A Noncompliant Construction Worker With a Pulsating Abdomen

Muthunivas Muthuraj; Rahul R. Borra; Panagiotis Iakovidis, MD


November 22, 2021


Based on the patient's symptoms and physical examination findings, a thorough differential diagnosis was developed. The most probable conditions in the differential were acute pancreatitis, acute mesenteric ischemia (AMI), chronic mesenteric ischemia (CMI), and abdominal aortic aneurysm (AAA).

The patient's initial presentation raised suspicion of acute pancreatitis. His atherosclerosis, hypercholesterolemia, and prolonged history of smoking, combined with physical symptoms (such as abdominal pain), made acute pancreatitis seem probable. However, although his cholesterol and triglyceride levels were elevated, the values were not high enough to confirm a diagnosis of acute pancreatitis. Furthermore, the patient's mild elevation in pancreatic lipase level compared with the reference range was not significant enough to warrant further evaluation. Thus, acute pancreatitis was ruled out as a potential diagnosis.

As the patient provided more information about his pain, he mentioned a pulsatile sensation in the middle to lower abdominal region. He stated that the pulsation increased in severity with the consumption of solids or liquids, especially those with a high fat content.

During the physical examination, a soft bruit was palpated in the abdomen, indicating an impediment to blood flow. This finding raised suspicion of either AMI or CMI. Further examination of the abdomen revealed an increased circumference of the distal abdominal aorta. As a result, AAA was added to the differential diagnosis.

AMI is a condition in which there is a sudden disruption of blood flow to the small intestine. This disturbance is typically caused by a dislodged embolus or thrombus that originated elsewhere in a patient's vasculature, usually within the aorta. Of all episodes of AMI, 50% are due to dislodged emboli, 15%-25% to dislodged thrombi, and less than 15% to thrombosis of the mesenteric veins.[1] AMI is a rare condition that occurs in only about 0.09%-0.2% of patients.[1] A characteristic symptom of AMI is abdominal pain that is out of proportion compared with the physical examination findings. Additional symptoms include nausea, vomiting, and diarrhea.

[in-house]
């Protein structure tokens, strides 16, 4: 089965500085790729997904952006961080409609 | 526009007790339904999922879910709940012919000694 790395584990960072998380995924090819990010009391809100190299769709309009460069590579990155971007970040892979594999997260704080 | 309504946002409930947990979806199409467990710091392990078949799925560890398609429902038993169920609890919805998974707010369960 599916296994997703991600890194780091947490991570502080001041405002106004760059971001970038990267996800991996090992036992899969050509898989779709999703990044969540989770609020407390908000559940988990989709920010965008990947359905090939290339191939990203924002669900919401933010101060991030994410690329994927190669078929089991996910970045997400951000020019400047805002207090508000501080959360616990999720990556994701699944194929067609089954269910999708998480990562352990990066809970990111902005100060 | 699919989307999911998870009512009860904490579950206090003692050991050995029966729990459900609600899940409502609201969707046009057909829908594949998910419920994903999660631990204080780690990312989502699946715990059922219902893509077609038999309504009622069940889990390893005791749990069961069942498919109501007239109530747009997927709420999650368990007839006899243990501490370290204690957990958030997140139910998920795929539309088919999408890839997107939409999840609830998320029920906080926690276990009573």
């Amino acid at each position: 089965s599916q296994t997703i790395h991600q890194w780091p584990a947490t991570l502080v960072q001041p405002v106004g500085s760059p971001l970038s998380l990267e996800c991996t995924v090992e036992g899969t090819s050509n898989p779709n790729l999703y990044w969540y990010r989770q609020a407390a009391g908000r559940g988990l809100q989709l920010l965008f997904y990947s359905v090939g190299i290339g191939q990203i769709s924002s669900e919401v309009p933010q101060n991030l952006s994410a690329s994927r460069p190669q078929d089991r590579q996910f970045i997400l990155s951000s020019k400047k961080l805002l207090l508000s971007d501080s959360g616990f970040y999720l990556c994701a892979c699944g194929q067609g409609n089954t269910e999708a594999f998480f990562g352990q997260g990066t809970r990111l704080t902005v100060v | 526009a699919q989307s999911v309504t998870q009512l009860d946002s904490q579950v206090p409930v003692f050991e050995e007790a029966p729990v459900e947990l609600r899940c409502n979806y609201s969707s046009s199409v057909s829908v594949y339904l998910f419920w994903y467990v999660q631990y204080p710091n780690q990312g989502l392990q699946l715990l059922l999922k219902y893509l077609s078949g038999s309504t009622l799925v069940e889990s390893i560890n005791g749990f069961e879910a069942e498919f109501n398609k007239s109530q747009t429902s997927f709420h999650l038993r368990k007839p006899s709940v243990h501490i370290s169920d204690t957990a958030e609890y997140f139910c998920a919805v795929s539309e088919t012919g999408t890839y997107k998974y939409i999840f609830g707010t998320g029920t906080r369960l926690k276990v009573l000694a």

If AMI is left untreated, perforation of the small bowel can occur as a result of necrosis. The best test for AMI is CT angiography of the abdominal region. Because of the presence of gas in the abdomen, it can be difficult to diagnose AMI with ultrasonography. Although the patient in this case had abdominal pain and showed signs of abnormal blood flow in his abdominal region, his pain was chronic and not severe. Thus, AMI was a less probable diagnosis.

CMI was also considered in this patient because of his abdominal pain as well as his history of atherosclerosis, hypercholesterolemia, and heavy smoking. The cause of CMI is atherosclerosis in the celiac, superior mesenteric, or inferior mesenteric vessels.[2] Eventually, the buildup of plaque occludes blood flow to portions of the small or large bowel. CMI is diagnosed in about 9.2 of every 100,000 persons with atherosclerosis.[3] Patients with CMI typically present with dull postprandial abdominal pain. Some patients may not even experience postprandial pain because of the formation of collateral vessels. Like AMI, CMI is confirmed with CT angiography.


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